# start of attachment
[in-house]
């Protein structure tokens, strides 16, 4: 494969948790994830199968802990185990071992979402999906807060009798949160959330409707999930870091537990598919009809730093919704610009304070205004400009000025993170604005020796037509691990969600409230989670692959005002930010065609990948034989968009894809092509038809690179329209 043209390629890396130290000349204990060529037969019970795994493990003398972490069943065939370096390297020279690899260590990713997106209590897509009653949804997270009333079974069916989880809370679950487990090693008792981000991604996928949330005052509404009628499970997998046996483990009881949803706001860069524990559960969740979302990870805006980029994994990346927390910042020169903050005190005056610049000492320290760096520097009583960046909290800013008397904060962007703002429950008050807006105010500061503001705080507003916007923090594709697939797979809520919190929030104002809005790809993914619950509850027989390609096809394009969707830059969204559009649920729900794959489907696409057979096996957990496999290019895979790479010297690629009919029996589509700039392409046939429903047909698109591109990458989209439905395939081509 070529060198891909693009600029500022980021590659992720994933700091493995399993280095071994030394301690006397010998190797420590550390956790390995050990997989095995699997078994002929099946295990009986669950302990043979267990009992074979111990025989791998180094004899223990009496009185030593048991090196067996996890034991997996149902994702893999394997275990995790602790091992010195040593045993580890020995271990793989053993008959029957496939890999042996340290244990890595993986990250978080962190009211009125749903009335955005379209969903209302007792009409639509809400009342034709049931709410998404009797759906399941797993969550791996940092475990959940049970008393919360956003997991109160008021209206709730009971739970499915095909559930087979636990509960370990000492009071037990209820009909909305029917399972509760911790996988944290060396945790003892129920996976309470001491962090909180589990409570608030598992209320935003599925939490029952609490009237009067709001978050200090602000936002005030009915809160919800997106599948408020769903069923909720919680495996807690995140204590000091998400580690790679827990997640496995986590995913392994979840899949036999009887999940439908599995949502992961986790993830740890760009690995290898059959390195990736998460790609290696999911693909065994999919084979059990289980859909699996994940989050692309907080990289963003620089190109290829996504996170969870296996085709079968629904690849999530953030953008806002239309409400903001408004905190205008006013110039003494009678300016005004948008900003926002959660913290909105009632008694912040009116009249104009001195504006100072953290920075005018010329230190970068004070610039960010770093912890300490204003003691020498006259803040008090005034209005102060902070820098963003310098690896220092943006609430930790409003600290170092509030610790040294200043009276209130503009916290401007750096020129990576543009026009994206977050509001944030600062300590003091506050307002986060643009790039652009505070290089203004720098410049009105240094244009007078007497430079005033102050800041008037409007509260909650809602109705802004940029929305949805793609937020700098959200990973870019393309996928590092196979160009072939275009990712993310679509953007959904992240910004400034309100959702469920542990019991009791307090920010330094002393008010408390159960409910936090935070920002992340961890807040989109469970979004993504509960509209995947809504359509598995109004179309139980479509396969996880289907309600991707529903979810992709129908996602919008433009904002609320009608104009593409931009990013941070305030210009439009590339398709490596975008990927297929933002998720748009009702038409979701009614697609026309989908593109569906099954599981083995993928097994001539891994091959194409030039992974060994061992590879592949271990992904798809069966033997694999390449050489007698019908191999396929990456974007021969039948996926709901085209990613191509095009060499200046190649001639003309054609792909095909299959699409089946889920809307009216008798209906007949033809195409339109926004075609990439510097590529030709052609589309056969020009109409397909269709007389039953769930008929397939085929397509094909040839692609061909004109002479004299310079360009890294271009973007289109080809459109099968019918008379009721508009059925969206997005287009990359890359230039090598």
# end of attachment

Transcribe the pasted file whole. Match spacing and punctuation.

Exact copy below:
[in-house]
């Protein structure tokens, strides 16, 4: 494969948790994830199968802990185990071992979402999906807060009798949160959330409707999930870091537990598919009809730093919704610009304070205004400009000025993170604005020796037509691990969600409230989670692959005002930010065609990948034989968009894809092509038809690179329209 043209390629890396130290000349204990060529037969019970795994493990003398972490069943065939370096390297020279690899260590990713997106209590897509009653949804997270009333079974069916989880809370679950487990090693008792981000991604996928949330005052509404009628499970997998046996483990009881949803706001860069524990559960969740979302990870805006980029994994990346927390910042020169903050005190005056610049000492320290760096520097009583960046909290800013008397904060962007703002429950008050807006105010500061503001705080507003916007923090594709697939797979809520919190929030104002809005790809993914619950509850027989390609096809394009969707830059969204559009649920729900794959489907696409057979096996957990496999290019895979790479010297690629009919029996589509700039392409046939429903047909698109591109990458989209439905395939081509 070529060198891909693009600029500022980021590659992720994933700091493995399993280095071994030394301690006397010998190797420590550390956790390995050990997989095995699997078994002929099946295990009986669950302990043979267990009992074979111990025989791998180094004899223990009496009185030593048991090196067996996890034991997996149902994702893999394997275990995790602790091992010195040593045993580890020995271990793989053993008959029957496939890999042996340290244990890595993986990250978080962190009211009125749903009335955005379209969903209302007792009409639509809400009342034709049931709410998404009797759906399941797993969550791996940092475990959940049970008393919360956003997991109160008021209206709730009971739970499915095909559930087979636990509960370990000492009071037990209820009909909305029917399972509760911790996988944290060396945790003892129920996976309470001491962090909180589990409570608030598992209320935003599925939490029952609490009237009067709001978050200090602000936002005030009915809160919800997106599948408020769903069923909720919680495996807690995140204590000091998400580690790679827990997640496995986590995913392994979840899949036999009887999940439908599995949502992961986790993830740890760009690995290898059959390195990736998460790609290696999911693909065994999919084979059990289980859909699996994940989050692309907080990289963003620089190109290829996504996170969870296996085709079968629904690849999530953030953008806002239309409400903001408004905190205008006013110039003494009678300016005004948008900003926002959660913290909105009632008694912040009116009249104009001195504006100072953290920075005018010329230190970068004070610039960010770093912890300490204003003691020498006259803040008090005034209005102060902070820098963003310098690896220092943006609430930790409003600290170092509030610790040294200043009276209130503009916290401007750096020129990576543009026009994206977050509001944030600062300590003091506050307002986060643009790039652009505070290089203004720098410049009105240094244009007078007497430079005033102050800041008037409007509260909650809602109705802004940029929305949805793609937020700098959200990973870019393309996928590092196979160009072939275009990712993310679509953007959904992240910004400034309100959702469920542990019991009791307090920010330094002393008010408390159960409910936090935070920002992340961890807040989109469970979004993504509960509209995947809504359509598995109004179309139980479509396969996880289907309600991707529903979810992709129908996602919008433009904002609320009608104009593409931009990013941070305030210009439009590339398709490596975008990927297929933002998720748009009702038409979701009614697609026309989908593109569906099954599981083995993928097994001539891994091959194409030039992974060994061992590879592949271990992904798809069966033997694999390449050489007698019908191999396929990456974007021969039948996926709901085209990613191509095009060499200046190649001639003309054609792909095909299959699409089946889920809307009216008798209906007949033809195409339109926004075609990439510097590529030709052609589309056969020009109409397909269709007389039953769930008929397939085929397509094909040839692609061909004109002479004299310079360009890294271009973007289109080809459109099968019918008379009721508009059925969206997005287009990359890359230039090598």